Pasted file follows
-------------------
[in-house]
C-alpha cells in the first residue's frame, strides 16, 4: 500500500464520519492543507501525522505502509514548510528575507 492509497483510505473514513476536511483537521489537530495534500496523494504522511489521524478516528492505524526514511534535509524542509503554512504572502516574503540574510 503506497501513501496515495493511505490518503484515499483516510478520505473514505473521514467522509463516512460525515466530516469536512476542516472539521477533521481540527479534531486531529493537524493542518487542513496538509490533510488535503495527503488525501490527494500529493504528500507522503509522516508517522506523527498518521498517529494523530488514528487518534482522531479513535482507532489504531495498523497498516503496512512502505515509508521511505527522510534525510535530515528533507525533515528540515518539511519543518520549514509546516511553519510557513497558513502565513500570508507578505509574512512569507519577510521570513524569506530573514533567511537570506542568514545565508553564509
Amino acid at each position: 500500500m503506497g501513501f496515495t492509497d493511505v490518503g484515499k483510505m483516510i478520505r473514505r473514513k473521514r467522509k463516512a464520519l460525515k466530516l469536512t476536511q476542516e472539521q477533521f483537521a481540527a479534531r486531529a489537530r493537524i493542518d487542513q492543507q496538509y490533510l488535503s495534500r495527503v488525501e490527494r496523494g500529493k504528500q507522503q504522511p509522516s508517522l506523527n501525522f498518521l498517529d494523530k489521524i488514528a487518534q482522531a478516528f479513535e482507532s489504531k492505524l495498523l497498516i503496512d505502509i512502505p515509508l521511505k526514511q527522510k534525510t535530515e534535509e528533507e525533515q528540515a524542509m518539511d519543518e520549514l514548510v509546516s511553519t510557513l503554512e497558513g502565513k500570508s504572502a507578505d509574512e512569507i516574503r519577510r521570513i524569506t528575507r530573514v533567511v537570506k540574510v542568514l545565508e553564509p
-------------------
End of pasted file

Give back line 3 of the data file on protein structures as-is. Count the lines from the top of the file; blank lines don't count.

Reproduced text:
Amino acid at each position: 500500500m503506497g501513501f496515495t492509497d493511505v490518503g484515499k483510505m483516510i478520505r473514505r473514513k473521514r467522509k463516512a464520519l460525515k466530516l469536512t476536511q476542516e472539521q477533521f483537521a481540527a479534531r486531529a489537530r493537524i493542518d487542513q492543507q496538509y490533510l488535503s495534500r495527503v488525501e490527494r496523494g500529493k504528500q507522503q504522511p509522516s508517522l506523527n501525522f498518521l498517529d494523530k489521524i488514528a487518534q482522531a478516528f479513535e482507532s489504531k492505524l495498523l497498516i503496512d505502509i512502505p515509508l521511505k526514511q527522510k534525510t535530515e534535509e528533507e525533515q528540515a524542509m518539511d519543518e520549514l514548510v509546516s511553519t510557513l503554512e497558513g502565513k500570508s504572502a507578505d509574512e512569507i516574503r519577510r521570513i524569506t528575507r530573514v533567511v537570506k540574510v542568514l545565508e553564509p